The bias toward action is one good reason for constitutional and procedural constraints on government actions. Constitutional limits on what government can legislate, bicameral legislatures, supermajorities, the filibuster, the presidential veto–all are designed to prevent hasty action, whether from popular delusions, demagogic campaigns, or the simple desire to be seen doing something rather than prudently refraining from misguided actions.

Posted on April 2, 2008  Posted to Cato@Liberty

Will They Turn Themselves In?

British prime minister Gordon Brown has announced that he supports increasing the penalties for the use of marijuana, reversing the slight liberalization of the law under his predecessor, Tony Blair.

I touched on this topic about nine months ago in my posting “Hash Brownies and Harlots in the Halls of Power.” As the Brown government began a review of the marijuana laws, it was revealed that at least eight members of Brown’s cabinet –including the Home Secretary (or attorney general), who was charged with studying the idea of increased penalties, the police minister, and the Home Office minister in charge of drugs — had themselves used marijuana. They were dubbed the “Hash Brownies,” in honor of their service in Brown’s government. I wrote at the time:

In the United States many leading politicians including Al Gore, Newt Gingrich, Bill Bradley, and Barack Obama have admitted using drugs, while Bush and Bill Clinton tried to avoid answering the question.

In both Britain and the United States, all these politicians support drug prohibition. They support the laws that allow for the arrest and incarceration of people who use drugs. Yet they laugh off their own use as “a youthful indiscretion.”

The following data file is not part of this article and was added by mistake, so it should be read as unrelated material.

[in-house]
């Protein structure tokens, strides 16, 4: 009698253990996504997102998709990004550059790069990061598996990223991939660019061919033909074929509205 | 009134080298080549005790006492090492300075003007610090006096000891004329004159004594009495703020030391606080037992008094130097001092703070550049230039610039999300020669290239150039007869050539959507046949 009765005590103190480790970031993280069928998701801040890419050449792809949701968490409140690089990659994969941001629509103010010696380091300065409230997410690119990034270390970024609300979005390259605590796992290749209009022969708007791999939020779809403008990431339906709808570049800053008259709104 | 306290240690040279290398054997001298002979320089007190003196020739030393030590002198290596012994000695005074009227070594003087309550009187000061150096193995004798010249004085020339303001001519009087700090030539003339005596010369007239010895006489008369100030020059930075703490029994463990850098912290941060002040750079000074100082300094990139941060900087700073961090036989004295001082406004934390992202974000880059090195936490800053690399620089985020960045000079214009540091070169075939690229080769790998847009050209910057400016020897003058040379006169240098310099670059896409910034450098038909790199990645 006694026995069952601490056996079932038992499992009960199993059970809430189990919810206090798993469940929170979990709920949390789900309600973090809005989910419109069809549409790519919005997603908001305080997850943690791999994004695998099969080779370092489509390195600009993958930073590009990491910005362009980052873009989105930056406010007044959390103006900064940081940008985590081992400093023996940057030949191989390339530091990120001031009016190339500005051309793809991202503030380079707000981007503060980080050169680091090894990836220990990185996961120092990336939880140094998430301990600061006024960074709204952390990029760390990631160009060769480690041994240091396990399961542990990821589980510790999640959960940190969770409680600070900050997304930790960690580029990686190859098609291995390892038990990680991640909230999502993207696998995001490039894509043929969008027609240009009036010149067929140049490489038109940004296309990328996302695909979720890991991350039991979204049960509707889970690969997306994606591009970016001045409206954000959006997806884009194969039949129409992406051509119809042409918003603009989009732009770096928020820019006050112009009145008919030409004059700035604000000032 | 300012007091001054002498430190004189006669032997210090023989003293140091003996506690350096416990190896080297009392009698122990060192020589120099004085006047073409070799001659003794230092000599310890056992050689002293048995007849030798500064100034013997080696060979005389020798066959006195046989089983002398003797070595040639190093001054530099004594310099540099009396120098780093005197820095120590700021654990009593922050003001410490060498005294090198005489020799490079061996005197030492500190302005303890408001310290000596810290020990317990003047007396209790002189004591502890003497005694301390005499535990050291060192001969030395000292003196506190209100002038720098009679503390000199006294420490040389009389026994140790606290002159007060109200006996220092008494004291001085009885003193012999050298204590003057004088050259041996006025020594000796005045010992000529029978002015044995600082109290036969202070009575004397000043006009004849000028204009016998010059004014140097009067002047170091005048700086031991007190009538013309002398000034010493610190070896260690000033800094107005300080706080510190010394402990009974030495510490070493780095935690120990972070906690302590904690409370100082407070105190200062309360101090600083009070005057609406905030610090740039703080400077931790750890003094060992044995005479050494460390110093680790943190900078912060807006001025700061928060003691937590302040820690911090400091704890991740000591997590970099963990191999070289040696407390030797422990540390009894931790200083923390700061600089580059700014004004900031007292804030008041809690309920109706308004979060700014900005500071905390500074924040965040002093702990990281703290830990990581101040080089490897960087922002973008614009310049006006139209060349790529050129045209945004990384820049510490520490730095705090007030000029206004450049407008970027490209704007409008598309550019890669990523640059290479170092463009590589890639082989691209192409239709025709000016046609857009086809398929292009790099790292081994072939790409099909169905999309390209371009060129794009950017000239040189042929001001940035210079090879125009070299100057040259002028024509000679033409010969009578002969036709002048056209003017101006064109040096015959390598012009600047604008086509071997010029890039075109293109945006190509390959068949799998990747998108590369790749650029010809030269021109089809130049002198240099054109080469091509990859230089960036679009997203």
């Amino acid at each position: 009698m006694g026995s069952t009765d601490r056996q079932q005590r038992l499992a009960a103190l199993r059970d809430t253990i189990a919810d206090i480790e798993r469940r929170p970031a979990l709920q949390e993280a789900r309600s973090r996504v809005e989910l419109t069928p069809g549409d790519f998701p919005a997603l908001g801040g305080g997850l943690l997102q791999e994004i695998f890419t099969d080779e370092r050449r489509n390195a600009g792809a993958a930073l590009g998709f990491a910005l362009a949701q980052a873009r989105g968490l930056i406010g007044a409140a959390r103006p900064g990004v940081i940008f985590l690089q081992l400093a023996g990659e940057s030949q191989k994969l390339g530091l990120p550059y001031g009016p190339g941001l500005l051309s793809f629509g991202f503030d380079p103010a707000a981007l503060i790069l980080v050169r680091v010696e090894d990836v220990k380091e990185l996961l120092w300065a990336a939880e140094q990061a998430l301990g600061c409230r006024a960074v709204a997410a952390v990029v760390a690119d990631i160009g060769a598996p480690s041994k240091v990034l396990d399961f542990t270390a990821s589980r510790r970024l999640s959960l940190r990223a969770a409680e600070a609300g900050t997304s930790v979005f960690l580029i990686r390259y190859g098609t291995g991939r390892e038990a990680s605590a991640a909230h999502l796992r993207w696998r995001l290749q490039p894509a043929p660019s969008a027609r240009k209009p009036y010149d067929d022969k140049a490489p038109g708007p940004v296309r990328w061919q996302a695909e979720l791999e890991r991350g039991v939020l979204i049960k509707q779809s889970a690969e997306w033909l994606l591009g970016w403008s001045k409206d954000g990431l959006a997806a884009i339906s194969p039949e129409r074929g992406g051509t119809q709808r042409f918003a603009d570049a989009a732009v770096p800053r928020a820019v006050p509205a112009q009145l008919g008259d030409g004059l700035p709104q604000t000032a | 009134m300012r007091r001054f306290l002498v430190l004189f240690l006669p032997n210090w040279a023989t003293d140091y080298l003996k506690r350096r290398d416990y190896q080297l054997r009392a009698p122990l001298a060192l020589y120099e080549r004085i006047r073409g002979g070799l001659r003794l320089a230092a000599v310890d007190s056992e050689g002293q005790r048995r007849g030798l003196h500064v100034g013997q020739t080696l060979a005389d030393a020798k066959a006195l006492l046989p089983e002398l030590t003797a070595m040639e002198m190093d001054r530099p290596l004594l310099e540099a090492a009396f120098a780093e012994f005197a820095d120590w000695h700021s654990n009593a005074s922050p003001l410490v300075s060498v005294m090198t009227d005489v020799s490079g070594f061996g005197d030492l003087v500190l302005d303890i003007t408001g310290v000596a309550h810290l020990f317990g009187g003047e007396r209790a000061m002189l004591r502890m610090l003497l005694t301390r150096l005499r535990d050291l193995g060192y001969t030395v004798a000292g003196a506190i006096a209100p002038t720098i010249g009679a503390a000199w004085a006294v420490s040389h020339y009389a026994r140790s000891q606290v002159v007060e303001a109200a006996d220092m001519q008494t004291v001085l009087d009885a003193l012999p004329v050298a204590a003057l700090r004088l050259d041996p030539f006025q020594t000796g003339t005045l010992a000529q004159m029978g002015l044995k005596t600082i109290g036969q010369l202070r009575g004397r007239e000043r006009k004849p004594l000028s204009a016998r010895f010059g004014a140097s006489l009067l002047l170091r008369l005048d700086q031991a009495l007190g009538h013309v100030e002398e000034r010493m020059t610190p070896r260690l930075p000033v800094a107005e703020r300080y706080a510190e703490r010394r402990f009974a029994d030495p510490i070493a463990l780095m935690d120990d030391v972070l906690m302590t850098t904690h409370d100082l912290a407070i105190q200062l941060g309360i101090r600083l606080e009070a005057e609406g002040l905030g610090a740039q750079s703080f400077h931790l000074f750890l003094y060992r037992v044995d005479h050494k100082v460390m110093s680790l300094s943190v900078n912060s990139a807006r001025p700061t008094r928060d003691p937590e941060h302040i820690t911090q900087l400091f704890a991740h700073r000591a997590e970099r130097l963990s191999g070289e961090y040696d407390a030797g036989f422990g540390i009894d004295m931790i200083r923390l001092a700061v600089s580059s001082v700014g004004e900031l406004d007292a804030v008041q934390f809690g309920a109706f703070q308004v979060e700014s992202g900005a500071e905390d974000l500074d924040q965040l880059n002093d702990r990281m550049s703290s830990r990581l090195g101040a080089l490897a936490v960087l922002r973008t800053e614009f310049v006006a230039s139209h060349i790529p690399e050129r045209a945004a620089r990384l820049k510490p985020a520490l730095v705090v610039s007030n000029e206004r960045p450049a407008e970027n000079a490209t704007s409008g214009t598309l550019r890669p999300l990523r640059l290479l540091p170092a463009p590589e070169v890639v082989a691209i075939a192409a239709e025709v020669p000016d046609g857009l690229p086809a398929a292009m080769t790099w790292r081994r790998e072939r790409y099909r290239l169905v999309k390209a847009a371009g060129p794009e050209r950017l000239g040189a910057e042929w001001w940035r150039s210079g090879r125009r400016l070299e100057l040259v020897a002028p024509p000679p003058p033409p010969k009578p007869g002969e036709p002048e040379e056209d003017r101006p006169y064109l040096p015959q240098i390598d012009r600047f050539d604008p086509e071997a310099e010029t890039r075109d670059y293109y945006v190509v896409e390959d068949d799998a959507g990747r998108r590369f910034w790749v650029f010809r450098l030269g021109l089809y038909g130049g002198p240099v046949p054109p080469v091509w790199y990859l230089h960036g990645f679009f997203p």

These people should be asked: Do you think people should be arrested for using drugs? Do you think people should go to jail for using drugs? And if so, do you think you should turn yourself in? Do you think people who by the luck of the draw avoided the legal penalty for using drugs should now be serving in high office and sending off to jail other people who did what you did?

Those are still good questions. I noted at the time that they might also be asked of Sen. David Vitter, a patron of prostitutes who believes that prostitution should be illegal. And of course now they should be asked — if he were to reappear and take questions — of former New York governor Eliot Spitzer, who not only supported the laws he was breaking but aggressively enforced those very laws during the same period in which he was enthusastically violating them.

Hypocrisy may be the tribute that vice pays to virtue in matters of advice. But it’s entirely unbecoming when the coercive force of law is involved.

Posted on April 1, 2008  Posted to Cato@Liberty